Grandmother and famous New Zealand cooking icon Alison Holst says today, fewer children are learning to cook.
“Something as simple as a potato baked in the oven or microwave and topped or stuffed with beans or cream style corn, and maybe a little cheese, is a meal in itself. I think it is so important for children to learn to cook, especially over the school holidays.
“A baked potato, with all the goodness it contains, is an excellent place to start. I encourage all grandparents to share their cooking knowledge and teach their grandchildren to bake potatoes,” she says. Grandparents are in a unique position to pass on lifelong skills because if their grandchild can bake a potato, they can make a meal. By teaching children to cook a baked potato, grandparents can give their grandchildren a wonderful skill that will last a lifetime.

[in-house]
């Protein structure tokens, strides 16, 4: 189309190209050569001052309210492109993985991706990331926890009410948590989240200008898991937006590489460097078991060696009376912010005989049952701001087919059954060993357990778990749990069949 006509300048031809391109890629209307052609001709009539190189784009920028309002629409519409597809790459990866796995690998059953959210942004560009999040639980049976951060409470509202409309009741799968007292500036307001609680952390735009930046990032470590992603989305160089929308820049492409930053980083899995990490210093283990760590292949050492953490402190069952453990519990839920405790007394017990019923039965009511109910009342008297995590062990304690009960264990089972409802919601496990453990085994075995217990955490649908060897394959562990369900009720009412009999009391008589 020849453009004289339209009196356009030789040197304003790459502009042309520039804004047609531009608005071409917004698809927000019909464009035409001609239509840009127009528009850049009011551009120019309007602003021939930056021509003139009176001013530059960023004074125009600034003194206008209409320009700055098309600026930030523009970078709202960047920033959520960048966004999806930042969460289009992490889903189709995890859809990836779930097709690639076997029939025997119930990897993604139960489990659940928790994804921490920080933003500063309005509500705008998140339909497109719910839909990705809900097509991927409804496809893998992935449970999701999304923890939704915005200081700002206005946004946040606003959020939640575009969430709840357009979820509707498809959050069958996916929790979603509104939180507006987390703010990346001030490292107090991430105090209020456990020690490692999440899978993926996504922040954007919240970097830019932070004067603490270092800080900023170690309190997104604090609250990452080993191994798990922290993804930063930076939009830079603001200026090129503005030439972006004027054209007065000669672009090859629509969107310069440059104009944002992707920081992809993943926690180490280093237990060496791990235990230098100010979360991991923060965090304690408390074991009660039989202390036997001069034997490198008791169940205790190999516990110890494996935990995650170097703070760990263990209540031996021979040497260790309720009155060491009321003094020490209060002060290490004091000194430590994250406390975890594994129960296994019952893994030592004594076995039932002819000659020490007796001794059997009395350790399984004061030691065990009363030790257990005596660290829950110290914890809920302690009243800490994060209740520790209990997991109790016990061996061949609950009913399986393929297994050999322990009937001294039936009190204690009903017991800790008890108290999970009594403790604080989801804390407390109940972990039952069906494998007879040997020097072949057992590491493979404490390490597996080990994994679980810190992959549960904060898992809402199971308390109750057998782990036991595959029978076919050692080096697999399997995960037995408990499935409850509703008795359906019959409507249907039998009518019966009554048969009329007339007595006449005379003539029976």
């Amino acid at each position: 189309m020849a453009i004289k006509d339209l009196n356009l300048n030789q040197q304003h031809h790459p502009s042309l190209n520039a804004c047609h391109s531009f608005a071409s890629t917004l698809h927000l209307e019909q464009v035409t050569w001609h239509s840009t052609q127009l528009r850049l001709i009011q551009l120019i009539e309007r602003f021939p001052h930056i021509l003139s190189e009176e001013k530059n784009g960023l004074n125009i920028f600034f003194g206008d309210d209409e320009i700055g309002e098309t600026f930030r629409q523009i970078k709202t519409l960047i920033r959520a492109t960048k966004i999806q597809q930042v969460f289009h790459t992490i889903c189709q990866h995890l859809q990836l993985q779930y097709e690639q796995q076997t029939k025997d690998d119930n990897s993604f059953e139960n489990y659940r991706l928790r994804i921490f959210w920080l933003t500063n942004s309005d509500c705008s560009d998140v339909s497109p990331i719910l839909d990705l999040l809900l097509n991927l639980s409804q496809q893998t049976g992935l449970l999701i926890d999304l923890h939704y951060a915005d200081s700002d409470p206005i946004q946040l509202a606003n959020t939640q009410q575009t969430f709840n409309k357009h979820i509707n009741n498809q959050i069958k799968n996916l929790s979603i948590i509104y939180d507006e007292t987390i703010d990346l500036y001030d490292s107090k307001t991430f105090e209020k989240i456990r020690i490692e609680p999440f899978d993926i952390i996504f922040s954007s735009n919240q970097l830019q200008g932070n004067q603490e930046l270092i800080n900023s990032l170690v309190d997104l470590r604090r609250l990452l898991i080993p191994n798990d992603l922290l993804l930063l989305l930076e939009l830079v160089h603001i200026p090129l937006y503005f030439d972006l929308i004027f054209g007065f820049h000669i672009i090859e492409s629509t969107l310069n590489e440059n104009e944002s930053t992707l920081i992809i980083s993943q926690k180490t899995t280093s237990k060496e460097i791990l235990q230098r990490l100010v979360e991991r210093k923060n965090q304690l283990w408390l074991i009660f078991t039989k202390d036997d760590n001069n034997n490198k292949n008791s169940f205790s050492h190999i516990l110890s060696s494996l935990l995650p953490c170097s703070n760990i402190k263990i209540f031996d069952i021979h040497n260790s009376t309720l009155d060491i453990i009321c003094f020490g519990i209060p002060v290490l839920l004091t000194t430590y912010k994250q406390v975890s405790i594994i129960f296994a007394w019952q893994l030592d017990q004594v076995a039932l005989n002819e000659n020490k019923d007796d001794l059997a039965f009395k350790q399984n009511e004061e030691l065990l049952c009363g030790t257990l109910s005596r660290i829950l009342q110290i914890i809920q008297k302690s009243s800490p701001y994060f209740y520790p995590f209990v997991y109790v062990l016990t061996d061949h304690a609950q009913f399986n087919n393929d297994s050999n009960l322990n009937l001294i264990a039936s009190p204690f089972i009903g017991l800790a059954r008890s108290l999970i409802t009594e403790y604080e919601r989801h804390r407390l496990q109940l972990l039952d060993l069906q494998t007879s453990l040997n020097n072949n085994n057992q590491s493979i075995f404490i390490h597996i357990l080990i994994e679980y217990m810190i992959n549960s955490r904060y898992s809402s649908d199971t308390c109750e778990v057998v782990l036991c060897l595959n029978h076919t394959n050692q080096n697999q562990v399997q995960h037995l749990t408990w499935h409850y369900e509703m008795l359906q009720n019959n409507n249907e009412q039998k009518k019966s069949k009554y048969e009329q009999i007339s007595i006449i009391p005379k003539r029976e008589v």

Potatoes New Zealand food and education consultant Glenda Gourley, says that winter especially is a perfect time for grandparents to teach grandchildren these important skills. “With the school holidays on and perhaps grandparents having the kids visit, children will be looking for something to do; passing on the skill of baking a potato is a perfect activity,” says Glenda.
“For children, a full tummy is only one potato away. Potatoes contain fibre, vitamins and minerals – and they give them energy without fat. Your grandchild will love the taste of potatoes, especially ones they’ve cooked themselves,” she says. Children can get 50 percent of their daily vitamin C requirement from just one potato and potatoes also have the Heart Foundation Tick, as long as they’re cooked in a healthy way.
So, calling all grandparents! Potatoes New Zealand and cooking icon Alison Holst are calling all grandparents together for a special mission: to teach their mokopuna to bake potatoes.